Czech lawmakers adopt common definition of anti-Semitism
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Czech lawmakers adopt common definition of anti-Semitism

Lower house speaker Radek Vondracek says resolution could help authorities deal with hate crimes

Illustrative photo: The Holocaust memorial at Terezin, Czech Republic on January 27, 2015 (Times of Israel/Marissa Newman)
Illustrative photo: The Holocaust memorial at Terezin, Czech Republic on January 27, 2015 (Times of Israel/Marissa Newman)

PRAGUE, Czech Republic — The Czech Parliament’s lower house has adopted a resolution that recognizes a common international definition of anti-Semitism.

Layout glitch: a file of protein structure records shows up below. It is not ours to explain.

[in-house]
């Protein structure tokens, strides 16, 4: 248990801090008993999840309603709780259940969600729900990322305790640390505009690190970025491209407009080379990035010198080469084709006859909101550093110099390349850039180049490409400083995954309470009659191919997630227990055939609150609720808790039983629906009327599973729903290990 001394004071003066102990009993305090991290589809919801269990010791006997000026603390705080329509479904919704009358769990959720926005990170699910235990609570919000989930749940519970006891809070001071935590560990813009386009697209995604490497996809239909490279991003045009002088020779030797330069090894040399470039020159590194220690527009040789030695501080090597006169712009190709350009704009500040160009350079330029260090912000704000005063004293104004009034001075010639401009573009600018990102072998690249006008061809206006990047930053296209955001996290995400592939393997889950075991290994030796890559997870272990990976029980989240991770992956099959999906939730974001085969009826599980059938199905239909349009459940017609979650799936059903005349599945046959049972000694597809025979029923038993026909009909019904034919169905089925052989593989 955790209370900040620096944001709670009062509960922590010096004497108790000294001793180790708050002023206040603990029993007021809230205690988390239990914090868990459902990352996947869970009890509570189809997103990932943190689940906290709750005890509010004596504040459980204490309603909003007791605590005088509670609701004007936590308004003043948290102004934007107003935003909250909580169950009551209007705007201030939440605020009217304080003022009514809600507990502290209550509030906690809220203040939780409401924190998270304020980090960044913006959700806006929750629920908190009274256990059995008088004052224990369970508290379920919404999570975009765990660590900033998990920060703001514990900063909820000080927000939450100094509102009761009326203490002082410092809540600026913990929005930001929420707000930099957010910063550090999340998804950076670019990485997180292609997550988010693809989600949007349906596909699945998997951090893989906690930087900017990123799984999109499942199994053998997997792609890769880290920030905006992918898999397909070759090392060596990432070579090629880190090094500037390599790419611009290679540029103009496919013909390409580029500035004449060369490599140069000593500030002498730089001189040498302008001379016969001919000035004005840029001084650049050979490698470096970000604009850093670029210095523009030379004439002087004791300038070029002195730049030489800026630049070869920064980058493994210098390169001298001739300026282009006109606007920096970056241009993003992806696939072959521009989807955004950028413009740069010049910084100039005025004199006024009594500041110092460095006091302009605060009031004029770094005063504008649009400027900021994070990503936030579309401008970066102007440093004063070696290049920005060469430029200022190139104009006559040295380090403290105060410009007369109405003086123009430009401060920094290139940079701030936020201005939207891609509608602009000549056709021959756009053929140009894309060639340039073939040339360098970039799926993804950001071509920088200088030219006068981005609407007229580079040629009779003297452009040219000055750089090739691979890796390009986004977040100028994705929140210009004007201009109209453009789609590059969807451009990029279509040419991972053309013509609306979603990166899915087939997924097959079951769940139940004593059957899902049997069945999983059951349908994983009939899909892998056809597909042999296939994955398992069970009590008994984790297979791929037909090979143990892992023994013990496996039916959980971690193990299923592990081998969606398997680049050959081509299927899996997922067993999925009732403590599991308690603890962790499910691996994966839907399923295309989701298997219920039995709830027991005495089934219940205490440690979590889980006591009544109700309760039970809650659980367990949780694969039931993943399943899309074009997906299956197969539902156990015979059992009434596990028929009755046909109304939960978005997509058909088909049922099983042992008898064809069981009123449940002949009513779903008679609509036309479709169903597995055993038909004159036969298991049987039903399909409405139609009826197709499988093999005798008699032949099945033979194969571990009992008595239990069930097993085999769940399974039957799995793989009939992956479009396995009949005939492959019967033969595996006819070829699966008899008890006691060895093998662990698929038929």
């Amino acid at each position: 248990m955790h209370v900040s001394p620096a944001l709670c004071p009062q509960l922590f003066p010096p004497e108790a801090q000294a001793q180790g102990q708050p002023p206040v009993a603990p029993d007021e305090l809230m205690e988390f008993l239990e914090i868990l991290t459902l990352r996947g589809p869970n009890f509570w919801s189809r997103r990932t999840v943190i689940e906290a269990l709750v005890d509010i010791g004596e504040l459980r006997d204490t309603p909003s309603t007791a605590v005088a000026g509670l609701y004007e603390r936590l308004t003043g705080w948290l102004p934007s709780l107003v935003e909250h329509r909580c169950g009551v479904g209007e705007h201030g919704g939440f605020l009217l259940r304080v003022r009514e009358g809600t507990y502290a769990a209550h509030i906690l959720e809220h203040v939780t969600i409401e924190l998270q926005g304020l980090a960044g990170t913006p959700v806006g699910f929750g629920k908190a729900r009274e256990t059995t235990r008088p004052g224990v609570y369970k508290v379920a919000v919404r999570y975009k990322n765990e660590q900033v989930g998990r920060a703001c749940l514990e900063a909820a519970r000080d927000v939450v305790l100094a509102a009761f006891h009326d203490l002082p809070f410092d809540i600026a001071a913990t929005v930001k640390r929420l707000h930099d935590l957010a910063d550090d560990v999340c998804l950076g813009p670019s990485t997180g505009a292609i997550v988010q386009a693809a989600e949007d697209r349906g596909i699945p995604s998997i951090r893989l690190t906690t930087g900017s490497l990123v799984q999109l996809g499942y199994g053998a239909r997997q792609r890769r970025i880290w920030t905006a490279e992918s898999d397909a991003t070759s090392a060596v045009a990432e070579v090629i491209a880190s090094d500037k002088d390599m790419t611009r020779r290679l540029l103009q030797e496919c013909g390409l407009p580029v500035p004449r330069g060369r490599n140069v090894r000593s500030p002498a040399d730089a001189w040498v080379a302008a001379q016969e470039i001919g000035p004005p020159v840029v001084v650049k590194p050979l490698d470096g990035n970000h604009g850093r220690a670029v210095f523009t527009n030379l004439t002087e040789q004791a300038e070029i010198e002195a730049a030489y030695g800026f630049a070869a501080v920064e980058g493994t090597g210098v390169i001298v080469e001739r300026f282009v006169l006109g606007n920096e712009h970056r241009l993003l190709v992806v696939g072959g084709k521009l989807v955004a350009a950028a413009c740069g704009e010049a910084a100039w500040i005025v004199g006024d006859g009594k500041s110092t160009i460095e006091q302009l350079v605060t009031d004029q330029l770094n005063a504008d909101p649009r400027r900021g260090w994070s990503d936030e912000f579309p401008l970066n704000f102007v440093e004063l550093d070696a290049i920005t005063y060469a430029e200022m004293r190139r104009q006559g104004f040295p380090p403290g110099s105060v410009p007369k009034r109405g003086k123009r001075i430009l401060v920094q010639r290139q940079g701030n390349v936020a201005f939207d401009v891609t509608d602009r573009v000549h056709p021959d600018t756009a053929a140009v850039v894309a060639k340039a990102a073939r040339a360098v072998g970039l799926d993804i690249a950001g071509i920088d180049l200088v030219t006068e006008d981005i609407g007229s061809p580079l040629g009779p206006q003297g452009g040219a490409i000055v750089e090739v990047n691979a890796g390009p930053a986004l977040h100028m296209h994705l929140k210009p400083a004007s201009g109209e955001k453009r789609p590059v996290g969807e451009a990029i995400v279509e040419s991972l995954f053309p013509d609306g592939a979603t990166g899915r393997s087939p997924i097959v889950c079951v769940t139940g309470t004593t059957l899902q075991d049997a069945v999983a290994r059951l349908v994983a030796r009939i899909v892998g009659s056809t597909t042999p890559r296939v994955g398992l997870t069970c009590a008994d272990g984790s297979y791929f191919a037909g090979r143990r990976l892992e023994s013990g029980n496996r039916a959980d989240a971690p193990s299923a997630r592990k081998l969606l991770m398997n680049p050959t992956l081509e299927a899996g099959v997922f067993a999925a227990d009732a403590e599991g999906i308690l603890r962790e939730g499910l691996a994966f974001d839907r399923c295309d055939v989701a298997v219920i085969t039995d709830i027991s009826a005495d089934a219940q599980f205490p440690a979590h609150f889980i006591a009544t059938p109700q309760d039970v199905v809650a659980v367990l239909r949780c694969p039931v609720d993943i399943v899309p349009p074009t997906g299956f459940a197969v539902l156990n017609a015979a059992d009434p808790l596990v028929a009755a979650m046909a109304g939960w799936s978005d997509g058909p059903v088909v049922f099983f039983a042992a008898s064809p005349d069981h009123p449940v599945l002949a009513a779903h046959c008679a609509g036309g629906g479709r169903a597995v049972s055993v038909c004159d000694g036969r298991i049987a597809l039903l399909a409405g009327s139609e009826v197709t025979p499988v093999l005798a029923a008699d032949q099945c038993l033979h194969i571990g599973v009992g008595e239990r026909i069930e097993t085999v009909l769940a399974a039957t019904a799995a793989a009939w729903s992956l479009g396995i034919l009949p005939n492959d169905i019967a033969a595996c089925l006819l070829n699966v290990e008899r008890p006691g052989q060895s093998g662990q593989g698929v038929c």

Although the definition by the International Holocaust Remembrance Alliance is not binding, lower house speaker Radek Vondracek says it could help authorities deal with hate crimes.

The 2016 definition says anti-Semitism is “a certain perception of Jews, which may be expressed as hatred toward Jews.” It includes attacks against Jewish religious and community institutions, Jews and non-Jews and their property that are attacked for anti-Semitic reasons.

The resolution was adopted Friday during a session to remember the victims of the Holocaust ahead of Sunday’s International Holocaust Remembrance Day.

The definition has been adopted by a number of European parliaments and Israel.

Anti-Semitism in the Czech Republic is at a relatively low level.

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